CHAUCER’S TALE OF SIR TOPAS
Sir Topas was a handsome young man who was a skilled hunter, archer and
wrestler, but he was not interested in women, which caused disappointment to many a maiden.
One night in the forest, he fell asleep and dreamed of an Elf Queen who
joined him under his cloak. When he awoke he was determined to search the earth for the Elf Queen.
The Host interrupts the tale, for he is tired with such ‘illiterate rhymes’,
so Chaucer tells the Tale of Melibee.
This is a tedious story concerning Dame Prudence who is the wife of Melibee.
Whilst they were away, the Melibee’s home is burgled by three thieves, and
their daughter Sophia, who was still at home, was grievously injured by the burglars. The burglars are captured, but after taking advice to the surprise of those present, Dame Prudence wishes to have a
peaceful settlement with the burglars. Melibee decided to punish the burglars with a fine, but Prudence blocked this, so the burglars left after they were given a lengthy sermon.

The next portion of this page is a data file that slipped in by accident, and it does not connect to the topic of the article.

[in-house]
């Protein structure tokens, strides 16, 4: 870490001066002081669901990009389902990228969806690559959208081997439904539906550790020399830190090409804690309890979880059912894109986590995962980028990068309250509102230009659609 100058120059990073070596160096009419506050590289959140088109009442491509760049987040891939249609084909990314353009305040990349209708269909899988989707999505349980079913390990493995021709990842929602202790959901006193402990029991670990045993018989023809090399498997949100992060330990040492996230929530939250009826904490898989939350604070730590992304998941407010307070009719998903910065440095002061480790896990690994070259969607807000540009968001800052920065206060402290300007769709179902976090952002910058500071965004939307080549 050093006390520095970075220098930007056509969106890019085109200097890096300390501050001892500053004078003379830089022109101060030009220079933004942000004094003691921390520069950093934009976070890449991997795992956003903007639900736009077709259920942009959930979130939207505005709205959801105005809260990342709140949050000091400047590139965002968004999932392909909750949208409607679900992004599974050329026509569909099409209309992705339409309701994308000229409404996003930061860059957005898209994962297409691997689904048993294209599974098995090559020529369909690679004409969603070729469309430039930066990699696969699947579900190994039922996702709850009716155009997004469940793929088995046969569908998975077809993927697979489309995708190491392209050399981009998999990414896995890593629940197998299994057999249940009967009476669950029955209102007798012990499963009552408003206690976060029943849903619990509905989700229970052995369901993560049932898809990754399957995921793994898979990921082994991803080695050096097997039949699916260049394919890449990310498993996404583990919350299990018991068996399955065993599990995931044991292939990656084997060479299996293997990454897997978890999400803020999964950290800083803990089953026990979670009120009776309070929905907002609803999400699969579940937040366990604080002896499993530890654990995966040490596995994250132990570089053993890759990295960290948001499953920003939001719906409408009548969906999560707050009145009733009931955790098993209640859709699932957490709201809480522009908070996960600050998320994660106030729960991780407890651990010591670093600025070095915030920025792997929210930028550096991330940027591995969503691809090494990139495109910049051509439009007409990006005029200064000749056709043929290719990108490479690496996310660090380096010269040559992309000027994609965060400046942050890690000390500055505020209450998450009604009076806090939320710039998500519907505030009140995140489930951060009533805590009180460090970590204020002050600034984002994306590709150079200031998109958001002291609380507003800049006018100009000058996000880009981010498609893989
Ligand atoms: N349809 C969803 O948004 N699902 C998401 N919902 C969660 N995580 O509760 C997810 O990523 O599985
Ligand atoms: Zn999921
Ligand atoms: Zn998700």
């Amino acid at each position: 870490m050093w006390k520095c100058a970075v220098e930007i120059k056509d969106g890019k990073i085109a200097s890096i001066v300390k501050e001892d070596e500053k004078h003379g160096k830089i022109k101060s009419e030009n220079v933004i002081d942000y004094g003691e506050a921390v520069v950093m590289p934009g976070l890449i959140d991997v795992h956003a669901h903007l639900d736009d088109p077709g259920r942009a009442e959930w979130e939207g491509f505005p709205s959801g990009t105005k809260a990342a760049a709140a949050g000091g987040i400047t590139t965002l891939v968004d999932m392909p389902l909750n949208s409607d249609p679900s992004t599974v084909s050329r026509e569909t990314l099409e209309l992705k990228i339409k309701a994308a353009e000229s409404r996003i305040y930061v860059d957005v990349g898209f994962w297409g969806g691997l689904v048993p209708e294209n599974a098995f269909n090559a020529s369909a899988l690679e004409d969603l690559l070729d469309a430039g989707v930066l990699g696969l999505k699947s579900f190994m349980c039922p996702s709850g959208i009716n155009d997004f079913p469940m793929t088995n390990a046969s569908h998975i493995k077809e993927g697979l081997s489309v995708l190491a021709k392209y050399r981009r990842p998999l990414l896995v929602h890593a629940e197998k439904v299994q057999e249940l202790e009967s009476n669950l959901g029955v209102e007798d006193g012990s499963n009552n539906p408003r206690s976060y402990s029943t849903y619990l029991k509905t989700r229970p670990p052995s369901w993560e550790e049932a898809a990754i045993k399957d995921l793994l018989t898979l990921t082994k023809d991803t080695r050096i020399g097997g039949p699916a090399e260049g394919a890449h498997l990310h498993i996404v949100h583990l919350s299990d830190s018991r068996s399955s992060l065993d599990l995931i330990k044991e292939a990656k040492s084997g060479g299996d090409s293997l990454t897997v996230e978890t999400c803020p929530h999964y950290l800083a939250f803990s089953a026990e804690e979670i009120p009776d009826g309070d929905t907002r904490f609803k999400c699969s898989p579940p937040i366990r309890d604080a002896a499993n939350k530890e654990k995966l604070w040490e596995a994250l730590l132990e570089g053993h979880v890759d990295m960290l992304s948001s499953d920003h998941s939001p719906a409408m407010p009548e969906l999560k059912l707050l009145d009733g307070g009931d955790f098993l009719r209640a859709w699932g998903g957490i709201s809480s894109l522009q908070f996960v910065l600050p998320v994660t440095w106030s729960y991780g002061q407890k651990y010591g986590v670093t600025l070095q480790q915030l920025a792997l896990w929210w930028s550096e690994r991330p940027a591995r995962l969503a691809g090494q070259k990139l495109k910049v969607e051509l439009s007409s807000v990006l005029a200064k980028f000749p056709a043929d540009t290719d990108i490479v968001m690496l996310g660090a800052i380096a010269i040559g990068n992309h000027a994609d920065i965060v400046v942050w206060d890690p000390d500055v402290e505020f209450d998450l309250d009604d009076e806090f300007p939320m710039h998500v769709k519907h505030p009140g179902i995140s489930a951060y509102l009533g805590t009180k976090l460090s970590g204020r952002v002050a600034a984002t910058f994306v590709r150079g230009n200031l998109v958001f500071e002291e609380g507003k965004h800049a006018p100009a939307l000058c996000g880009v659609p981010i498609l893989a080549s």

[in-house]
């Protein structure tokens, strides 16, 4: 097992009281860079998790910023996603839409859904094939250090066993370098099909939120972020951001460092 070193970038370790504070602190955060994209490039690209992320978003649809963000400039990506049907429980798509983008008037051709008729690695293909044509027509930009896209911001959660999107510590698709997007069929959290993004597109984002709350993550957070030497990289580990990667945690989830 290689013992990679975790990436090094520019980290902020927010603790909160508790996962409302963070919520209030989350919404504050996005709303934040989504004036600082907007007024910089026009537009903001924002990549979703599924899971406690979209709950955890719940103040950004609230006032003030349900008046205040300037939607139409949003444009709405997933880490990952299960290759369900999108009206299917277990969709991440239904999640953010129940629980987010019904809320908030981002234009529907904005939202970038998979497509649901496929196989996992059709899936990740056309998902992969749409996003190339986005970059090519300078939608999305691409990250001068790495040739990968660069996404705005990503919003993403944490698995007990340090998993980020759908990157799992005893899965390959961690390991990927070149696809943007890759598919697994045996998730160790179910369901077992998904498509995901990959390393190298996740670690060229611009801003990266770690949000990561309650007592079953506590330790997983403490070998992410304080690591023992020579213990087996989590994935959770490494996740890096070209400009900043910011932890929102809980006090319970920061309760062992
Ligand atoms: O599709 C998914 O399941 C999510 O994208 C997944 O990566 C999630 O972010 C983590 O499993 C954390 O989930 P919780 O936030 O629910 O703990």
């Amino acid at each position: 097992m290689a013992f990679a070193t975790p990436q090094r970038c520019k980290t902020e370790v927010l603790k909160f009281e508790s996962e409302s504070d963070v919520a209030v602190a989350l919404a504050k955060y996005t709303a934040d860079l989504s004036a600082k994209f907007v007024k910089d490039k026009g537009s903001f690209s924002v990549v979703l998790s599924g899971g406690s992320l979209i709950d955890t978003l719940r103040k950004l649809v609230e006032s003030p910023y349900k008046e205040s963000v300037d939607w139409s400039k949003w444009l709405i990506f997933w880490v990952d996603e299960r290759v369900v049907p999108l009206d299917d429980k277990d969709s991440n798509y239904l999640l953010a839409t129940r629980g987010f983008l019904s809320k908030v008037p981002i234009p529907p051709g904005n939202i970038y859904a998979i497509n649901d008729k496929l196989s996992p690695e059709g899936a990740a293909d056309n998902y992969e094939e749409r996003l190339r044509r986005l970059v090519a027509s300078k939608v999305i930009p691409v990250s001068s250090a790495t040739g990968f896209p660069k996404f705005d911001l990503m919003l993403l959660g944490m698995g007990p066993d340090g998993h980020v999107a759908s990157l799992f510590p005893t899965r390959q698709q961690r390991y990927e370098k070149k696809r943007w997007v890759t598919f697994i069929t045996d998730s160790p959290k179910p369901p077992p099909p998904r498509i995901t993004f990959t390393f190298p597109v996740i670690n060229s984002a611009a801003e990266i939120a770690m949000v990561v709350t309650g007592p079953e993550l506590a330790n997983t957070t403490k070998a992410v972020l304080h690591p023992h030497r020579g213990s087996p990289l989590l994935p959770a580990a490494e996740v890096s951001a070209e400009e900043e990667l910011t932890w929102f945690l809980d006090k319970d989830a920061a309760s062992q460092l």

It is not known what happened to the daughter Sophia.
We can only assume that it is through modesty that Chaucer assigns two
uneventful stories to his name.
The Tale of Melibee has almost no plot, but it goes on for 1,885 lines, and
perhaps its only function is to demonstrate Chaucer’s art in poetry.
The question that the tale poses is whether we should avenge like with like,
violence with violence. It is clear that Melibee and Dame Prudence adopt the view that we should turn the other cheek.
The Host was pleased with Chaucer’s tale of Dame Prudence and Sir Topas.
He wished that his wife had been here to have witnessed the story.
He blames his wife for driving him to commit acts of dishonesty.
He then turns to the Monk and asks for a merry tale, but the Monk responds
by providing a series of tragic tales.